Lilian Min
September 23, 2015 6:00 am

“What are you?” It’s a question many a person of color has heard before, but the question is especially fraught for people who are biracial. It’s still difficult for people on the street to grasp that race is more complicated than what someone looks like — which, of course, is small comfort for people who are biracial and just want to go through their day without fielding queries and challenges about their background, family makeup, and “real identity.”

Illuminating that difficulty is the goal of the hashtag #BiracialLooksLike, which lets biracial people tell their own story and share the incredible diversity within the broad and growing designation. Started by writer Jaya Saxena, the project began as a way to counteract both the marginalization and fetishization of biracial people: “#BiracialLooksLike had a simple motive behind it: A place for anyone who self-identifies as biracial and is comfortable posting selfies, and a way to show everyone else that there is no one way for biracial to look. Also, perhaps, it could make the experience of being of mixed heritage not so isolating.”

The result: A flood of selfies and stories from biracial people taking the conversation about mixed race identity into their own hands.

The #Biraciallookslike selfies showcase the inherent diversity within the biracial identity, and the conversations around and by multi-racial people will only get more important in the future — according to the Pew Research Center, the population of people with more than one racial background is growing three times faster than the general population. (Or as Ilana on Broad City put it, “Statistically, we’re headed toward an age where everybody’s going to be like caramel and queer.”) However, it’s important to not frame the conversation about the growing multiracial population as “Race relations won’t be a big of an issue when everybody is more than one race,” especially when research suggests that biracial children have more difficulties in establishing self-identity.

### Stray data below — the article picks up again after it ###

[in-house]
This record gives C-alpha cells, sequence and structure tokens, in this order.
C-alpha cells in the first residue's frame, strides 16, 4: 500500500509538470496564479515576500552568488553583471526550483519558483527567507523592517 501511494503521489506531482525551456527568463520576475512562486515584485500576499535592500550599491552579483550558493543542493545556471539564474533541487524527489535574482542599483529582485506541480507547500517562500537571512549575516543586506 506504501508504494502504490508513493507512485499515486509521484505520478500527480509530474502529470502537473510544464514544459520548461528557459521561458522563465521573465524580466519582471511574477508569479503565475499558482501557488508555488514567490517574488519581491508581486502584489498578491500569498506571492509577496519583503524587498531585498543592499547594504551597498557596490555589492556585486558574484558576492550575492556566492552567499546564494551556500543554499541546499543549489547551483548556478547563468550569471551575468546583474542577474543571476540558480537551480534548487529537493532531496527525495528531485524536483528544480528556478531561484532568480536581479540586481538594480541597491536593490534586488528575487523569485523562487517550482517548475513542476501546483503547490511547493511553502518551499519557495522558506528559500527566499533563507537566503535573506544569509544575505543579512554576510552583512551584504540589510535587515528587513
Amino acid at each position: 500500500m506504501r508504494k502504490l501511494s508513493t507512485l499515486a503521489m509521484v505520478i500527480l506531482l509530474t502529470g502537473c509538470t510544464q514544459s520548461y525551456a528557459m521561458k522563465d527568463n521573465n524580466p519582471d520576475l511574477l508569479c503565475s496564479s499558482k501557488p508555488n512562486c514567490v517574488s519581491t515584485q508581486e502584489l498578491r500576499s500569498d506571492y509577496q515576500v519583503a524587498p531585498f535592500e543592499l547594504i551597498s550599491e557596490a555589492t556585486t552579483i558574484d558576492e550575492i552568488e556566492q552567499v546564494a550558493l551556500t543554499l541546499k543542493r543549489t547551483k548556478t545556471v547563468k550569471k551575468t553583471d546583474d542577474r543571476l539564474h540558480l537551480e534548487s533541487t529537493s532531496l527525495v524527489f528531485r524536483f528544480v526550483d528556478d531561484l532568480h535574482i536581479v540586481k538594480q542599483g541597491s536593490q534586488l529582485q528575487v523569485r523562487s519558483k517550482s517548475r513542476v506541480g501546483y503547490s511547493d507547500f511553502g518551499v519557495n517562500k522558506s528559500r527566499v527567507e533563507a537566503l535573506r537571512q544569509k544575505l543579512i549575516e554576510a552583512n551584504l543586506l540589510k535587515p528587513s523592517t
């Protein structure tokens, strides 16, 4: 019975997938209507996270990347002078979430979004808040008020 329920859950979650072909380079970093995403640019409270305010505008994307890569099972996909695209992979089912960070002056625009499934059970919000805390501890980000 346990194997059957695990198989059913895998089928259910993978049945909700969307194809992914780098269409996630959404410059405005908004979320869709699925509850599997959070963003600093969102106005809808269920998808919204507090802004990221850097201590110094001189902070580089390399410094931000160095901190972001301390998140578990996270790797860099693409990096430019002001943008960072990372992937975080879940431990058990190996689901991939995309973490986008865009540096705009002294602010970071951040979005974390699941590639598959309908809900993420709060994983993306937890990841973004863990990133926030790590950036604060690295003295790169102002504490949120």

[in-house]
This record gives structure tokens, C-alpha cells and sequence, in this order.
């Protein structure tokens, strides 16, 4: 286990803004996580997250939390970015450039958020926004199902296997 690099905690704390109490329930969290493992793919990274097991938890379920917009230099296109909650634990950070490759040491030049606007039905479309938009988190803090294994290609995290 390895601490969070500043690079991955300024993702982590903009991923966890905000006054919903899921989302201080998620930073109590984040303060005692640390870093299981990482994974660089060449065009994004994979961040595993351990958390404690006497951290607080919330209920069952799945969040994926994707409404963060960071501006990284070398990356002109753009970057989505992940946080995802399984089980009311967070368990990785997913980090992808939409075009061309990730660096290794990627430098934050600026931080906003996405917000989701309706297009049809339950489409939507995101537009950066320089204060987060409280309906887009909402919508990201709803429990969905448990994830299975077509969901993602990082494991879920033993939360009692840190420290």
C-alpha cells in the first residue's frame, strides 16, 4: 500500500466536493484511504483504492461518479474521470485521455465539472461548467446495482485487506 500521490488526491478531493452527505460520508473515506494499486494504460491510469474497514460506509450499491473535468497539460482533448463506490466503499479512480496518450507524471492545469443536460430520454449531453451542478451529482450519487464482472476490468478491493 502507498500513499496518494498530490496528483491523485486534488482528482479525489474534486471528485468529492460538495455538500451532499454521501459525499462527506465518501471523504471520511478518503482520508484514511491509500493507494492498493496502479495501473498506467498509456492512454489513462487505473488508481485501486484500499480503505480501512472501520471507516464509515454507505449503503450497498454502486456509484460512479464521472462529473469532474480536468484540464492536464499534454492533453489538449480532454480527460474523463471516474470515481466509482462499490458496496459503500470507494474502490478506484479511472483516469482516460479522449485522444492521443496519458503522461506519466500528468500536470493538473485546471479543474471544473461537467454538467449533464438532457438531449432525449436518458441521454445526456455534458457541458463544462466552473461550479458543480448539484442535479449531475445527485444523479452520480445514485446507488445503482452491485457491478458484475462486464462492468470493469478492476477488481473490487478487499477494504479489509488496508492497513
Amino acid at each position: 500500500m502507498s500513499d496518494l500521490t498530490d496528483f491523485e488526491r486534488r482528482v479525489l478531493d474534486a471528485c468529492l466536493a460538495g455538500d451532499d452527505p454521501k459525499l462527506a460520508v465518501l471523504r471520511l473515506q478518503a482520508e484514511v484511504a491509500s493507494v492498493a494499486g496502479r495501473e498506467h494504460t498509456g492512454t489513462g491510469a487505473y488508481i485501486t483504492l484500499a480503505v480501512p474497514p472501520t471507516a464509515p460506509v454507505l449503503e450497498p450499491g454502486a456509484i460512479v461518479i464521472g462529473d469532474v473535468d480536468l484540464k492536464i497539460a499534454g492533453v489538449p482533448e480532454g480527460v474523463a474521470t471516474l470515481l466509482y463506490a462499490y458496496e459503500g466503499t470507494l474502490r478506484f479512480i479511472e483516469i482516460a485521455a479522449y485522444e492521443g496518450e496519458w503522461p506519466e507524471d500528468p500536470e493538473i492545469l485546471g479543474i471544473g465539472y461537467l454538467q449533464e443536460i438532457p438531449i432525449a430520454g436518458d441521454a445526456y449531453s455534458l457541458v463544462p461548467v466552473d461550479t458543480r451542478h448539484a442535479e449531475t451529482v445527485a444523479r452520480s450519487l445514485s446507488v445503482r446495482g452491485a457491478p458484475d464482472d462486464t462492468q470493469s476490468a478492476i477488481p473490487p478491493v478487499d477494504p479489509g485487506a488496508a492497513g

In that vein, it’s also important not to slot biracial people as some weird human aesthetic ideal, a point former The Hairpin editor Jia Tolentino explains: “It’s the rhetoric that matters here, the unplumbed fetish for these [biracial] faces and what they can be forced to represent . . . God, those kids would be good-looking! Here we go, riding the swirl into a fully equal future, in which all of our faces will glow like one giant Instagram and the filter is white, white, white!” Or as The Toast editor Nicole S. Chung, the mother of biracial children, suggests in a satirical piece, “Monoracial people — like me for example! — I mean, gross. This was definitely the foremost thought in my mind when I met my spouse, fell in love, and decided to build a life with him — all I could focus on was how adorable our progeny were going to be because of the culture-mixing!”

What #Biraciallookslike does is let biracial people explore and share their identity in their own way. What other people can learn from their sharing is to not make kneejerk assumptions about peoples’ races and identities, a good rule of thumb for social interactions in a world that’s rapidly changing and diversifying in ways that literally weren’t legally possible even a few decades ago. We applaud the conversation that Saxena started and that’s now taken on a movement and mission of its own.

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[Images via Twitter.]

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